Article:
December 4, 2018, was a milestone for Very Rev. Father Jude Ifeanyichukwu Onyebadi. That day marked his 25th year in priesthood. In his 50s, the resident priest of SS Peter and Paul Catholic Church, Issele-Azagba, Aniocha North Local Government Area, Delta State, has been a cleric for nearly half of his life. For all who know him, he is the image of a good priest.
Priests are easy embodiments of humanitarian works. Fr Onyebadi is no exception. For him, humanitarian work is practical, everyday engagement, a never-ending assignment. That is why even in his various roles and responsibilities, he is perpetually exploring new ways of rendering further service to humanity. Recently, he was able to achieve that feat with the official launch of Petscholar Onyebadi Foundation “to help children have a great future and take charge of their life.”
The vision and mission of the initiative, as he meekly submits, is helping youths to actualise their future. “It centres on youth and children. This foundation would help them to be focused irrespective of the present security challenge in the country,” he says.
Really, it is something he has been nurturing for some time now. And characteristically, he is forging ahead without any razzmatazz. “The foundation is something I would be doing gradually and quietly,” he avows “that’s why I didn’t want to make much noise about. I kept this close relationship with my parish priest and then he said this kind of thing can’t be kept under the carpet.”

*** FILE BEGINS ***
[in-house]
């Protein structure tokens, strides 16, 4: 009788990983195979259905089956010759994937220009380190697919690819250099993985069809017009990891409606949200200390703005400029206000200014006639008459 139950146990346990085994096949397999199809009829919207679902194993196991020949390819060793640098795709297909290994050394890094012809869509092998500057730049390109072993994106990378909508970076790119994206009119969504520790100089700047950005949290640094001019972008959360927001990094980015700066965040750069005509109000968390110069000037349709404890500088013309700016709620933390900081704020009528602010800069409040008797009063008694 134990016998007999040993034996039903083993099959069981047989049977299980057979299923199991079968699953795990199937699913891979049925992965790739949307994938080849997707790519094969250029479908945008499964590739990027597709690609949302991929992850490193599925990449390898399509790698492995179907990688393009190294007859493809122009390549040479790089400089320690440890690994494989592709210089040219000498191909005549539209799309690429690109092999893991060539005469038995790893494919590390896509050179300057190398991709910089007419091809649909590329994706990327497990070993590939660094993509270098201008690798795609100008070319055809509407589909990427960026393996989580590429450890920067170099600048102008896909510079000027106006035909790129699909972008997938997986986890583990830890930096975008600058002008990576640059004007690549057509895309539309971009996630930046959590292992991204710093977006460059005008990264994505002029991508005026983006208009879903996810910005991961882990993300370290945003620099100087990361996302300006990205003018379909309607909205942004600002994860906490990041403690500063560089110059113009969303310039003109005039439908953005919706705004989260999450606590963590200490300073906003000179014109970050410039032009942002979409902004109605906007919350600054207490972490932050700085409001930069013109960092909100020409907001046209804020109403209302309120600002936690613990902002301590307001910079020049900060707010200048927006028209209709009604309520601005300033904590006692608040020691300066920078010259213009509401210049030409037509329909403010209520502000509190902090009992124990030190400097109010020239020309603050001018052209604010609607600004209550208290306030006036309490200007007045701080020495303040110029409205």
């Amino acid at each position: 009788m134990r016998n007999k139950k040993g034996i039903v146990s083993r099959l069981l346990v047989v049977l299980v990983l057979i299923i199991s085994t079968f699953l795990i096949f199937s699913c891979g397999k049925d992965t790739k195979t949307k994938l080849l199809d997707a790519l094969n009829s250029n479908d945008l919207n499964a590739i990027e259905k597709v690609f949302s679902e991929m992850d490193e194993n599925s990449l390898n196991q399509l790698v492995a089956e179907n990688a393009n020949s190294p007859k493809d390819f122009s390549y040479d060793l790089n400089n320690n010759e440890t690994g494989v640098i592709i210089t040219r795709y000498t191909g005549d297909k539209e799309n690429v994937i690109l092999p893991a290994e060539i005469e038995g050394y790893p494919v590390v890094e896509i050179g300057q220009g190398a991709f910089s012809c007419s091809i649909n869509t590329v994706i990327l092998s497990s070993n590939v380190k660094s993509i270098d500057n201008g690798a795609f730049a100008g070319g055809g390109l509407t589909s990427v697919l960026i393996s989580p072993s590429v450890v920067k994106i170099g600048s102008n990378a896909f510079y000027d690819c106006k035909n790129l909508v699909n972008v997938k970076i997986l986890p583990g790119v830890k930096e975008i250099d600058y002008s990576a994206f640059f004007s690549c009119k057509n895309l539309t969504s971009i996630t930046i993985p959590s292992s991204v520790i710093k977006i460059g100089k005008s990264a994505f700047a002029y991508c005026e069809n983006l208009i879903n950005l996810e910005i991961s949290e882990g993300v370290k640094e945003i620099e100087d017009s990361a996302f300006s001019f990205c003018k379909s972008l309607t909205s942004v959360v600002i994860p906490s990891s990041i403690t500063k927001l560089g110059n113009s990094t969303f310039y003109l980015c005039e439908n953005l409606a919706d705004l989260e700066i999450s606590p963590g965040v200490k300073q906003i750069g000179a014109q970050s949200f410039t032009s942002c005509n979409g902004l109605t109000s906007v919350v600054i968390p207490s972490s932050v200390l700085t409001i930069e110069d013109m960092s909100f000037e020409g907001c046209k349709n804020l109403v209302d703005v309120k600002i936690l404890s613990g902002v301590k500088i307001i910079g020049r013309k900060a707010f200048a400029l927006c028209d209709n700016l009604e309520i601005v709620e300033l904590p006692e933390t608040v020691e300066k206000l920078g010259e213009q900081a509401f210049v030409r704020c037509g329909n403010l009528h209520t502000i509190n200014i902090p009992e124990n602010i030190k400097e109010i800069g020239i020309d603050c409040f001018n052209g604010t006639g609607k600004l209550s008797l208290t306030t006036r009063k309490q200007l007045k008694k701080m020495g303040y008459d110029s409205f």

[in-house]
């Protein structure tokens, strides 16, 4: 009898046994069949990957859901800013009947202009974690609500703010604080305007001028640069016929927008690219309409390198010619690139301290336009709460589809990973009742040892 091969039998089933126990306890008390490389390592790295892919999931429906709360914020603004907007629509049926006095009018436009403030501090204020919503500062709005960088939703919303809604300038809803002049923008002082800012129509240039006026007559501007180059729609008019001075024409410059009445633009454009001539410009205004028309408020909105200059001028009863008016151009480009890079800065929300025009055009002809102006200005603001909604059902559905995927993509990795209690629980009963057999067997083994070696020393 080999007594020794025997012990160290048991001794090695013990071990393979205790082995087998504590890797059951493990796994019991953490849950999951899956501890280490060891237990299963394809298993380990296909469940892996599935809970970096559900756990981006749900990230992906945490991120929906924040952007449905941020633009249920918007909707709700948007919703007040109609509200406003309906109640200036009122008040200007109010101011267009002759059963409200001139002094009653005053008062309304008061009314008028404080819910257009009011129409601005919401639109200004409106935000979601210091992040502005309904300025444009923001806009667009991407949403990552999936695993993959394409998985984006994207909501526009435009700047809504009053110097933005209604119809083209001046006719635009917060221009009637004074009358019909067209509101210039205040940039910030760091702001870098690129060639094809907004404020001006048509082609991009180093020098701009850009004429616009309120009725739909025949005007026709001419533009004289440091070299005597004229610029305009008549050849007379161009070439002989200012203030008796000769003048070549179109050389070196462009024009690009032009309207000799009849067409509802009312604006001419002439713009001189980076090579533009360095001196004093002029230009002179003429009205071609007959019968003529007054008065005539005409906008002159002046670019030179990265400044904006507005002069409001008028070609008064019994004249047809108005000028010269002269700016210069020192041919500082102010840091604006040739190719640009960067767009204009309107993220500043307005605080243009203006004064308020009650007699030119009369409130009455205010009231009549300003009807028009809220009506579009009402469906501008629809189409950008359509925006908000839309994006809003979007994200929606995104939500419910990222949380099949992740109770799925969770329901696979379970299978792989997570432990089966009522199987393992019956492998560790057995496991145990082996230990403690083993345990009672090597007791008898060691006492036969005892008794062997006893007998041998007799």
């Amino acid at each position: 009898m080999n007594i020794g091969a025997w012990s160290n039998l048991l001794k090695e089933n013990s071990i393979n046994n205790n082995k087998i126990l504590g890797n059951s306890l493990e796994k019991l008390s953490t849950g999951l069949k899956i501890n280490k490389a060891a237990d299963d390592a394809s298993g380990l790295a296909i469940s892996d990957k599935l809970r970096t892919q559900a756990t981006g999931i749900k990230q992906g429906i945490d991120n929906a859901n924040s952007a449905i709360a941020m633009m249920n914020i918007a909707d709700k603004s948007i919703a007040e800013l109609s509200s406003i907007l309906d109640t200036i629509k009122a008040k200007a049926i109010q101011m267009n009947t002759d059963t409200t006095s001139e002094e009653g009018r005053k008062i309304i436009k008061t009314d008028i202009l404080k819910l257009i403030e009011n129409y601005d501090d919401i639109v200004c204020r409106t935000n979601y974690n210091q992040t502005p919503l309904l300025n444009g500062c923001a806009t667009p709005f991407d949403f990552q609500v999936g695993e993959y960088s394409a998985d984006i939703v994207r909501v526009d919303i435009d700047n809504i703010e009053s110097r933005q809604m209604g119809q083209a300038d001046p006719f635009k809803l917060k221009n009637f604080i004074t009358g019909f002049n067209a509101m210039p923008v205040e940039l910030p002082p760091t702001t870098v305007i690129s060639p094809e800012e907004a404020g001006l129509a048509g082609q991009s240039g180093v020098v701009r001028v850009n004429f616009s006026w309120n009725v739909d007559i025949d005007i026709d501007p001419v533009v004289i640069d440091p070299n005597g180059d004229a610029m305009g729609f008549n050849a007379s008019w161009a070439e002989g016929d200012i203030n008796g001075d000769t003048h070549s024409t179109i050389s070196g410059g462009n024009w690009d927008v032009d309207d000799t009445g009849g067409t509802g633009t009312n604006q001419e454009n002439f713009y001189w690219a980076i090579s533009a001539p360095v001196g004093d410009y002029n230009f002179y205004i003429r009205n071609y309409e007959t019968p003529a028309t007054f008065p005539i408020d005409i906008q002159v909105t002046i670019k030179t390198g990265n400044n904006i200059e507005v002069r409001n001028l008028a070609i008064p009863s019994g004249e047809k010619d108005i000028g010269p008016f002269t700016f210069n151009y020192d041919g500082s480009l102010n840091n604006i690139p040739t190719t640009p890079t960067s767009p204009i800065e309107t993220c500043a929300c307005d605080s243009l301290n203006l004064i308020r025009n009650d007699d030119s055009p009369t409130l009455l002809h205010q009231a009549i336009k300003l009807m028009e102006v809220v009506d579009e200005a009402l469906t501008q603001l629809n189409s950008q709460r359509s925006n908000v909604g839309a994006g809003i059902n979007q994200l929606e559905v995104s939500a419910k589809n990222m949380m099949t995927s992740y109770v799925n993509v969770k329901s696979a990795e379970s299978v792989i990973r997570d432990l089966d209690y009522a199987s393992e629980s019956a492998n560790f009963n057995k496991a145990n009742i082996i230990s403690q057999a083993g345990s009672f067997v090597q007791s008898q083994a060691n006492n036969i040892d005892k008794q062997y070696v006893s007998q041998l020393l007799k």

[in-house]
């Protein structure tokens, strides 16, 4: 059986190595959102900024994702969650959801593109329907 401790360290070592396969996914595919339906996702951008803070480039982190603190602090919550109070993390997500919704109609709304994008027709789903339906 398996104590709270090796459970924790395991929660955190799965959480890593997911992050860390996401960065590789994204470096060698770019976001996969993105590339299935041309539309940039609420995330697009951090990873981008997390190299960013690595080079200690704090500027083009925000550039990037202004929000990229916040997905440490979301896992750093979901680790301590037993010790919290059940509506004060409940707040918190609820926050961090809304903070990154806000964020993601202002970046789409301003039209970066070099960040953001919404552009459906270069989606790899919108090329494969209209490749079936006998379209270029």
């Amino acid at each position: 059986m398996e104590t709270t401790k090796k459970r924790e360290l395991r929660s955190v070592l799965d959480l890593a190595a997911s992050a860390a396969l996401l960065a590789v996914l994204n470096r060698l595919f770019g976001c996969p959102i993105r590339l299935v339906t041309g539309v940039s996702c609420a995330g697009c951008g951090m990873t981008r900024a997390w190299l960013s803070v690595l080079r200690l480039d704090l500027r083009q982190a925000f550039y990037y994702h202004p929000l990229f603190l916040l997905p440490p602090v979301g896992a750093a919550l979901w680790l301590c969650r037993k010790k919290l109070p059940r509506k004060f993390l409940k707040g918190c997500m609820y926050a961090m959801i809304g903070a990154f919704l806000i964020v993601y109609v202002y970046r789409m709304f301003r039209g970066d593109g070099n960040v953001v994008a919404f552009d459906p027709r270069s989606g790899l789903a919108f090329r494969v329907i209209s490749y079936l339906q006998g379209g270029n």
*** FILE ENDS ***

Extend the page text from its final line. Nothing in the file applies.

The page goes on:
To help people, Fr. Onyebadi believes that is his calling.
He gives a pertinent anecdote: “I remember an incident that happened when I was still in secondary school. That day I was going to the church. Under one bridge around the railway, I heard the cry of a newly-born baby; I went to see what was that and it was a baby girl. Instead of going to church, I took the baby to the police station.”
Similar recurrence over the years that cast him in the role of the Good Samaritan gave him the conviction about his purpose in life. “I am called to save lives,” he reiterates, “to help people rebuild their lives.”
His passion for charity was further strengthened by his appointment to the Justice Development and Peace Commission, an arm of social justice for the church whose purview includes youth development.
When all the facts of his life are fitted together, one can see clearly that he is not an accidental priest.
Born and raised in a Catholic home, he simply followed in the footsteps of other members of his family, as he affirms: “My parents had their convent/seminary relationship; everybody in my family went through the seminary experience.”
Perhaps more influential on the direction his life took was his childhood interaction with reverend fathers. “Particularly an Irish priest, Father O’Hara of St Paul’s Catholic Church, Ebute Metta, Lagos, who was quite close to my family and we followed them to serve mass,” he reminisces. “It was not difficult for me to follow the reverend fathers to continue to pursue the vocation.”
As for his priestly odyssey, his trajectory was a telling story. Admitted in 1978 into the St Theresa’s Minor Seminary, in Ibadan, five years later in 1983, he proceeded to teach in the junior seminary at St Felix Seminary, Ejema Aniogor. In 1984, he entered spiritual year at St Peter and Paul, Ekpoma campus. One year later, he was admitted into the senior seminary where he was until his ordination as a priest on December 4, 1993.
However, like all humans, he has his share of trials, even as a seminarian.